Rebel Royer has 'unfinished business'

Rebel Royer has 'unfinished business'

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Rebel Royer has 'unfinished business'

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SOUTH BURLINGTON

The South Burlington High School boys hockey program deals with prep-school defections seemingly every winter. This year was no exception, with a couple of standouts opting for a path many players in Vermont consider.

Tommy Royer decided to stay put, drafting a one-year, high school-slanted bucket list that he aims to complete by graduation. Included in Royer’s missive is helping the Rebels boys hockey team do something it hasn’t done in seven years: Get past the Division I quarterfinal round.

“It’s become kind of personal with me. I want to help break the curse,” Royer said. “It’s tough to leave when you think you have unfinished business. That’s what I’m feeling.”

Shortly after last year’s 17-win campaign was soured by a double-overtime, home quarterfinal loss to North Country, Royer, with guidance from his parents, drew up his senior-year plans, invested reasons to return to South Burlington. From winning a team state championship in cross-country running to playing more of a role on the baseball team to honoring his role as class vice president, Royer is committed in his final year in Rebel blue.

“I want to have an impact on our school and our hockey program,” said Royer, who checked off one of those items in the fall when the Rebels won their first boys cross-country crown. “I feel like I couldn’t have gotten these things done if I went to play hockey somewhere else.”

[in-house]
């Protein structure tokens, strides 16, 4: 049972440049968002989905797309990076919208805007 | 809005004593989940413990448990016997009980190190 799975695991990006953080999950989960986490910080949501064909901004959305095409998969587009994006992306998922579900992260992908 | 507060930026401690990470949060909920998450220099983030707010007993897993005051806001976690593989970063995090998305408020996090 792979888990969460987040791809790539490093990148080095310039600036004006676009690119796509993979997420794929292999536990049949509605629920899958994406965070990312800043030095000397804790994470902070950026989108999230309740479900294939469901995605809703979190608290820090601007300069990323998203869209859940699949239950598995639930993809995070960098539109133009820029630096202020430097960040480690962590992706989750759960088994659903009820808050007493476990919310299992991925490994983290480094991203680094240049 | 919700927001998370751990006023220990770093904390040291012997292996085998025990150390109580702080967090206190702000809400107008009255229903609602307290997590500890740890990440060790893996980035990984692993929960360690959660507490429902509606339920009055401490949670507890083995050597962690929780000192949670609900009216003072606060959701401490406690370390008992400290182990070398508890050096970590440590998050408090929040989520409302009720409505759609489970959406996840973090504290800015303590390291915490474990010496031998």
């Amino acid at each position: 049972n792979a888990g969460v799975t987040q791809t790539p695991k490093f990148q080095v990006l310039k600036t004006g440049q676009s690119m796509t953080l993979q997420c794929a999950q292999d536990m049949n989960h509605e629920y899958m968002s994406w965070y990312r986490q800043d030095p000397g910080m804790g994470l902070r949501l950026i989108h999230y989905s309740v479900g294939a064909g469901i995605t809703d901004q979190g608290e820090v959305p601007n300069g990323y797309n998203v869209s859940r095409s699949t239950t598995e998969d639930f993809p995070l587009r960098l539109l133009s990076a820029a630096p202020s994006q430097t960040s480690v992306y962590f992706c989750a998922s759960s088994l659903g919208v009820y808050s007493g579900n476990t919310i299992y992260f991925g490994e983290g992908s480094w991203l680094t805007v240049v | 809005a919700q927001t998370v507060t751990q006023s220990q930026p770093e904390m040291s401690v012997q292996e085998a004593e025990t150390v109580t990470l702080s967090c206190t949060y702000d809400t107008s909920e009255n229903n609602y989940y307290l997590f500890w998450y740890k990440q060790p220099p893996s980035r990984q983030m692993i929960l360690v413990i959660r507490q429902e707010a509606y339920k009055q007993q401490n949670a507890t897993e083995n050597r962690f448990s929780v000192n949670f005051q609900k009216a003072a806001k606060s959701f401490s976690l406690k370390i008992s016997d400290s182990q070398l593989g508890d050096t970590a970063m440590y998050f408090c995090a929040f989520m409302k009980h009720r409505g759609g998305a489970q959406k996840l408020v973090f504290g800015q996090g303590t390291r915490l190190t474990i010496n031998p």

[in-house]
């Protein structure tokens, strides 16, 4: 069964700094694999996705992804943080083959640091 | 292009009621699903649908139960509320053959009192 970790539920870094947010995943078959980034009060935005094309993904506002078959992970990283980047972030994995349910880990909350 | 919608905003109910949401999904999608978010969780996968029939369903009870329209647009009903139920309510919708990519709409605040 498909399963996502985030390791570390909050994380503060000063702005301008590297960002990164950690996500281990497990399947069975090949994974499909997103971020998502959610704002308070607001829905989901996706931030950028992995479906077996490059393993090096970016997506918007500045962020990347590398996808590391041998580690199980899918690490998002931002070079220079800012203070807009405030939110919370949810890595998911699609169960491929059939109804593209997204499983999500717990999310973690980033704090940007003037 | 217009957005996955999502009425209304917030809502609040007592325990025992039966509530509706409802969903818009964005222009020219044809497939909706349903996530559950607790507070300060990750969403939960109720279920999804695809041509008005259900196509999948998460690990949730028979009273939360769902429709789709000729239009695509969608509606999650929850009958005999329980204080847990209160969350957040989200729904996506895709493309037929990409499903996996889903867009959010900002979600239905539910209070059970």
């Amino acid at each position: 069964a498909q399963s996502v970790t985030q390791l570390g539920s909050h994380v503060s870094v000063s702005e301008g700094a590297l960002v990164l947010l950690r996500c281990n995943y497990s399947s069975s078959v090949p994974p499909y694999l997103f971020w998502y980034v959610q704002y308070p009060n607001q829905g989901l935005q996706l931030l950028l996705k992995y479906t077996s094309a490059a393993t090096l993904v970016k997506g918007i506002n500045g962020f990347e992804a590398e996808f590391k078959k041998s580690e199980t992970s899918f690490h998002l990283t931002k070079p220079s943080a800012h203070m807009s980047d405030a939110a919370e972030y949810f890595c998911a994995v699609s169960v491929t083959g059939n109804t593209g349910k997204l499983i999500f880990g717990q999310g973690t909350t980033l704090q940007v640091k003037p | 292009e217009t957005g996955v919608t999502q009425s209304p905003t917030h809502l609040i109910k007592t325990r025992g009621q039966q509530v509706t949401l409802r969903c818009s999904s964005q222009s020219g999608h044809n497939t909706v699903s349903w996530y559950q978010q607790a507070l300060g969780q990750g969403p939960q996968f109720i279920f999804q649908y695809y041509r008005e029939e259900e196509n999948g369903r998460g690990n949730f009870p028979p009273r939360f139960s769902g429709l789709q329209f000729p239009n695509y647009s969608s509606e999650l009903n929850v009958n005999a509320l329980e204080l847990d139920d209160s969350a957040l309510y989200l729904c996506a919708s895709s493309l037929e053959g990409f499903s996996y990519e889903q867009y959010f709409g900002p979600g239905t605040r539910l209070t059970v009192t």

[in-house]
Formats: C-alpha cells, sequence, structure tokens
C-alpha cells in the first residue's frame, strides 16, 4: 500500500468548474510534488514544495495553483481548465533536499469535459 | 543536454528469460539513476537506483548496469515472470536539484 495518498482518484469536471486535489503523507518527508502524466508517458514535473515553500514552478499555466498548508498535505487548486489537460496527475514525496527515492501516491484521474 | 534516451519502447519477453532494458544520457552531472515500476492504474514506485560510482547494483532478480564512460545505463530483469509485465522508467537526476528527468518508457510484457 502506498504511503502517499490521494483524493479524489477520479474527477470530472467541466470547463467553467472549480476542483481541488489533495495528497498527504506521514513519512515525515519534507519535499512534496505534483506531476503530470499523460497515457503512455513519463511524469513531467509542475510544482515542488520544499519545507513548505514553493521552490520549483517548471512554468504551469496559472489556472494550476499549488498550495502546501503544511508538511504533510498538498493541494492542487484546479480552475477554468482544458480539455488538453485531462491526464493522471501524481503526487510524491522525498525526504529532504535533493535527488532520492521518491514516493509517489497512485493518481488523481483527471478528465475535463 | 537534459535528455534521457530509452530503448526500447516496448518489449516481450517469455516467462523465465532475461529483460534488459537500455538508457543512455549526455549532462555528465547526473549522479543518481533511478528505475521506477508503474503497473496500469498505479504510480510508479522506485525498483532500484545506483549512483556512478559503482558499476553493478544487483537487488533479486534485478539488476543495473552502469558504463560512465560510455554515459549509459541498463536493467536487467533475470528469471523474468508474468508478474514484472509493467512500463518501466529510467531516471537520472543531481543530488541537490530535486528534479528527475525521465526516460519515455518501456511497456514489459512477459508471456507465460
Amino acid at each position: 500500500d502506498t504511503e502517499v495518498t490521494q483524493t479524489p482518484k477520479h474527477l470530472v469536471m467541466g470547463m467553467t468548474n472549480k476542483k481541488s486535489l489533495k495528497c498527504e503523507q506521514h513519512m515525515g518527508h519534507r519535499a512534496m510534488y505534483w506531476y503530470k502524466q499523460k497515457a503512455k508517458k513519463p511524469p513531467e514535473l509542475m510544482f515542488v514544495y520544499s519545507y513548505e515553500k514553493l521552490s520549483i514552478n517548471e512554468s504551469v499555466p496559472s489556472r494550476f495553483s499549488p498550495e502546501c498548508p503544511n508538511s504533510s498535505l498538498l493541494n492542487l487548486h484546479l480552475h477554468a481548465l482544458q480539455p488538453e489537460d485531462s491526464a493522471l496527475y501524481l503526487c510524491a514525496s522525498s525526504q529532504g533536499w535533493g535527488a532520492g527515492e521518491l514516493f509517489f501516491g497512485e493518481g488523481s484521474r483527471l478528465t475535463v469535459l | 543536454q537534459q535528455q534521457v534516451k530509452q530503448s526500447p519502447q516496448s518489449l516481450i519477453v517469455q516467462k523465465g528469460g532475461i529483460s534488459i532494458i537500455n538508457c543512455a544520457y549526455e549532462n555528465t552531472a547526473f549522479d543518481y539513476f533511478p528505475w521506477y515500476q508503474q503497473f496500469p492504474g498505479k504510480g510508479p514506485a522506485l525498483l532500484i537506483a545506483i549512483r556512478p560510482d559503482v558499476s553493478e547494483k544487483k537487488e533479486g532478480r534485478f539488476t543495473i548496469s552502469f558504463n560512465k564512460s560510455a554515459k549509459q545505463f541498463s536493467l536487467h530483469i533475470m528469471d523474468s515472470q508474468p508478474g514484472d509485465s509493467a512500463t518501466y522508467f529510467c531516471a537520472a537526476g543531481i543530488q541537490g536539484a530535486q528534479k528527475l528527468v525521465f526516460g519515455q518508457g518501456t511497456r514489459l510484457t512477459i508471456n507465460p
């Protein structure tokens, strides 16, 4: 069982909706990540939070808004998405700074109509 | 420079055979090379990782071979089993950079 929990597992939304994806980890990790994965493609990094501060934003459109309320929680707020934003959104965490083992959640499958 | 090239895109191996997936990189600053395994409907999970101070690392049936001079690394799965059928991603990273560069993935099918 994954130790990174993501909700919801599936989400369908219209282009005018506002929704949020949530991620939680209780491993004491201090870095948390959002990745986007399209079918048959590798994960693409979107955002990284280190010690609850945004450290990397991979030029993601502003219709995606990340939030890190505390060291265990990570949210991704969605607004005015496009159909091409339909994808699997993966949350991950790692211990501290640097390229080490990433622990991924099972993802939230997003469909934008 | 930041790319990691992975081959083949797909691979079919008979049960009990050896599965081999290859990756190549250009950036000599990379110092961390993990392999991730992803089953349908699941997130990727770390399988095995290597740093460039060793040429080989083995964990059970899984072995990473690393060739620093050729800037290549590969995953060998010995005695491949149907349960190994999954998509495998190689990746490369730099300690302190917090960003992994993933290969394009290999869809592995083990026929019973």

A Burlington Free Press’ second-team all-star a year ago, when he recorded 23 goals and 16 assists, Royer’s production goes beyond the score sheet, coach Sean Jones said.

“He’s a hard-working kid and he’s not afraid to get on anybody. Without having a letter on his shirt, he’s been a vocal leader for us, a role model,” said Jones, in his 11th year at the helm of the Rebels. “He’s just the kind of kid we need to have for our young kids to model what he does.”

And with forwards Gabe Simpatico and Matt Baechle, Royer (eight goals, three assists) is part of a first line that is producing at a high rate for the Rebels, who are 4-1 after blanking Stowe on Monday.

“His line, in particular, has been our most solid line, and he pretty much anchors that,” Jones said.

Royer is also climbing the program’s record books, sitting at fourth in goals (32) and tied for fourth in points (80). But individual milestones will only be added bonus to a deep postseason run.

“It’s all about getting out of the quarterfinals. After that, the possibilities are endless,” Royer said. “It’s just getting over that one hump.”

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Rebel Royer has 'unfinished business'
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